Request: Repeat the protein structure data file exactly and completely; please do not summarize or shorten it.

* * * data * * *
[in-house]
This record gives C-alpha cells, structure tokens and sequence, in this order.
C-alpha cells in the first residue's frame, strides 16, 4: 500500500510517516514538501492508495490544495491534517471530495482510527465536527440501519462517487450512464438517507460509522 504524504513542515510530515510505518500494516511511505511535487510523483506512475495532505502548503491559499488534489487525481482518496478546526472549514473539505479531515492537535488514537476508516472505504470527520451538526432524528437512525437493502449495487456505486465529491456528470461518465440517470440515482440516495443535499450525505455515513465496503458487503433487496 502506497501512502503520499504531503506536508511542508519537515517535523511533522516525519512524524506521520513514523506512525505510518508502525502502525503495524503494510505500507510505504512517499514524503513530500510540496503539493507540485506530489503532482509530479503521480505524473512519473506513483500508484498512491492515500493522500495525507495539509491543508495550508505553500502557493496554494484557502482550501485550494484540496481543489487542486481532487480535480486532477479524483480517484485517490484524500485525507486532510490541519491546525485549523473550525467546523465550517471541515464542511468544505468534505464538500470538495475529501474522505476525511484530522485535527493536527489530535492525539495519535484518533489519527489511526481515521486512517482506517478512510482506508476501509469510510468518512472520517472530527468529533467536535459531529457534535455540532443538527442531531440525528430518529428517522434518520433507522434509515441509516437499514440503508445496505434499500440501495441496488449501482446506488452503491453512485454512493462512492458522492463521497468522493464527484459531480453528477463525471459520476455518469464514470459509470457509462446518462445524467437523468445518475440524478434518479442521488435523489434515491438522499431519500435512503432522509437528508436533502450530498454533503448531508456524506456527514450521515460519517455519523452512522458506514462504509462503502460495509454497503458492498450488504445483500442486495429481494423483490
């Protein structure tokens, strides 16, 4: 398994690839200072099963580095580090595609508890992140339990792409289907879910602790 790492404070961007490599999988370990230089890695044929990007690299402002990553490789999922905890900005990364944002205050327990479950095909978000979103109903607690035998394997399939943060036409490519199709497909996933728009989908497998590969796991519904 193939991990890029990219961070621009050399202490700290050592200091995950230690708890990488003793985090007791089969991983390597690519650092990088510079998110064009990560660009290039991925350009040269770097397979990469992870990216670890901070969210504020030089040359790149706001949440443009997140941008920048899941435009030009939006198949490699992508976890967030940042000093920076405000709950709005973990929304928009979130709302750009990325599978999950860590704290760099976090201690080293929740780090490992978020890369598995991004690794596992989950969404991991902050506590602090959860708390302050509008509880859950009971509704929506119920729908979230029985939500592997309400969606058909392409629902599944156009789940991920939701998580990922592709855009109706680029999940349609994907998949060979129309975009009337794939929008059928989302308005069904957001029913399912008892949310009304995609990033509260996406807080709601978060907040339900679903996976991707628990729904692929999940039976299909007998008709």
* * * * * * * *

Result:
[in-house]
This record gives C-alpha cells, structure tokens and sequence, in this order.
C-alpha cells in the first residue's frame, strides 16, 4: 500500500510517516514538501492508495490544495491534517471530495482510527465536527440501519462517487450512464438517507460509522 504524504513542515510530515510505518500494516511511505511535487510523483506512475495532505502548503491559499488534489487525481482518496478546526472549514473539505479531515492537535488514537476508516472505504470527520451538526432524528437512525437493502449495487456505486465529491456528470461518465440517470440515482440516495443535499450525505455515513465496503458487503433487496 502506497501512502503520499504531503506536508511542508519537515517535523511533522516525519512524524506521520513514523506512525505510518508502525502502525503495524503494510505500507510505504512517499514524503513530500510540496503539493507540485506530489503532482509530479503521480505524473512519473506513483500508484498512491492515500493522500495525507495539509491543508495550508505553500502557493496554494484557502482550501485550494484540496481543489487542486481532487480535480486532477479524483480517484485517490484524500485525507486532510490541519491546525485549523473550525467546523465550517471541515464542511468544505468534505464538500470538495475529501474522505476525511484530522485535527493536527489530535492525539495519535484518533489519527489511526481515521486512517482506517478512510482506508476501509469510510468518512472520517472530527468529533467536535459531529457534535455540532443538527442531531440525528430518529428517522434518520433507522434509515441509516437499514440503508445496505434499500440501495441496488449501482446506488452503491453512485454512493462512492458522492463521497468522493464527484459531480453528477463525471459520476455518469464514470459509470457509462446518462445524467437523468445518475440524478434518479442521488435523489434515491438522499431519500435512503432522509437528508436533502450530498454533503448531508456524506456527514450521515460519517455519523452512522458506514462504509462503502460495509454497503458492498450488504445483500442486495429481494423483490
């Protein structure tokens, strides 16, 4: 398994690839200072099963580095580090595609508890992140339990792409289907879910602790 790492404070961007490599999988370990230089890695044929990007690299402002990553490789999922905890900005990364944002205050327990479950095909978000979103109903607690035998394997399939943060036409490519199709497909996933728009989908497998590969796991519904 193939991990890029990219961070621009050399202490700290050592200091995950230690708890990488003793985090007791089969991983390597690519650092990088510079998110064009990560660009290039991925350009040269770097397979990469992870990216670890901070969210504020030089040359790149706001949440443009997140941008920048899941435009030009939006198949490699992508976890967030940042000093920076405000709950709005973990929304928009979130709302750009990325599978999950860590704290760099976090201690080293929740780090490992978020890369598995991004690794596992989950969404991991902050506590602090959860708390302050509008509880859950009971509704929506119920729908979230029985939500592997309400969606058909392409629902599944156009789940991920939701998580990922592709855009109706680029999940349609994907998949060979129309975009009337794939929008059928989302308005069904957001029913399912008892949310009304995609990033509260996406807080709601978060907040339900679903996976991707628990729904692929999940039976299909007998008709």